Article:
Wednesday, August 19, 2015
Reflection: Matthew 20:1-16
Wednesday of the 20th Week in Ordinary Time: Matthew 20:1-16
Today we hear the parable of the landowner who went out at dawn to hire day laborers to work in his vineyard. He agreed to pay them the standard daily wage. Several hours later, the landowner saw several more workers in the marketplace. He told them: “Go to my vineyard and I will pay you a fair wage.” So they went to the vineyard. The landowner went out at noon and again at 3:00 p.m. He sent more laborers to his vineyard, promising to pay them for their work. And he did the same at 5:00 p.m.
At evening, the owner told his foreman to bring the laborers so he could pay them. However, the owner added: “begin with the last one hired and end with the first laborer who was hired.” The foreman did as the owner asked. The laborers who were hired late in the day were very surprised when they received a full day’s wage. After all, they had only worked a short amount of time. They went away very pleased. When the laborers who had been hired first thing in the morning came to receive their pay, they assumed that they would receive more than the wage they had negotiated. However, they received the same wage as all of the other workers that had been paid. These workmen were outraged. After all, they had labored all day long in the heat and they had worked many more hours than the men who were paid the same wage for only a couple of hours of work. The owner was not being fair! How dare he?
The landowner, however, stood his ground. He told them: “I am not cheating you! I am paying you the wages you agreed to. Tell me: how am I cheating you? If I decide to be generous, do I not have that right?” Jesus ends with the astounding statement: “The last shall be first and the first shall be last!”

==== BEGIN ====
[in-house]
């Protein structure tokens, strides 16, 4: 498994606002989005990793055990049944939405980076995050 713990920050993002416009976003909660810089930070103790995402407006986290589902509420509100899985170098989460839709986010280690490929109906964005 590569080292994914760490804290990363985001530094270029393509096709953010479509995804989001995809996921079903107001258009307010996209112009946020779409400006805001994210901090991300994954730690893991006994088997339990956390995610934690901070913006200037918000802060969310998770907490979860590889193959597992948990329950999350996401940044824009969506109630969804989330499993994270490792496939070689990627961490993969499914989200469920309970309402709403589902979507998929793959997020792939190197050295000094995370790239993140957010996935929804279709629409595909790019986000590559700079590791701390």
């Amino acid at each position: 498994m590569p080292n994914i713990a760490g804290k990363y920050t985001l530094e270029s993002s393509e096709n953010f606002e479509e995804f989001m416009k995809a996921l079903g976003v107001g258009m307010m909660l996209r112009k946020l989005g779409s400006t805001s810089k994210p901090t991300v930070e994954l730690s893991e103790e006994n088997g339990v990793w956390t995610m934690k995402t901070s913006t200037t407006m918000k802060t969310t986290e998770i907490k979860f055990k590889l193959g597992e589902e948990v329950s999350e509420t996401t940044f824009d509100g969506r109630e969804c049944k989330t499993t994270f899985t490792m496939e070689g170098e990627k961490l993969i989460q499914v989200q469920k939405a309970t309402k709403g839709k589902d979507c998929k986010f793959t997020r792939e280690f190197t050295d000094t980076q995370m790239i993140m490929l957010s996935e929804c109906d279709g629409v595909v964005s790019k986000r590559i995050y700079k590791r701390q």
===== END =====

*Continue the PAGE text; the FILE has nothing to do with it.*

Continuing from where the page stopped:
I assume that most of us identify with the upset day laborers. Americans place a high value on fairness and fair-play. Jesus’ statement may not fit the criteria many of us may attribute to our concept of fair play. However, Jesus challenges us to step beyond our societal norms. The landowner was a generous man and he made the choice to pay each of his laborers a full day’s wage, regardless of whether they worked 8 full hours or only 30 minutes. He was fair with the workers who had worked a full day: he paid them the amount of money that they had agreed upon. He was not slighting them at all.
And as we know, these workers were jealous and they grumbled. Are we ever jealous or resentful when someone else receives a gift, acclaim or praise for an act that we don’t think they deserved nor earned? Jealousy and resentment may not affect the other person. However, it does affect us! It can eat away at us and make us miserable. When we compare ourselves to others, we may judge ourselves as above them or below them. Both judgments damage the other person as well as us. God is the one who is the Judge. Not us. Most of us have been gifted with abundant blessings. Today may we give thanks for the gifts and graces that we have and thank God — and let go of judgment, envy or jealousy. We will be happier and more peaceful!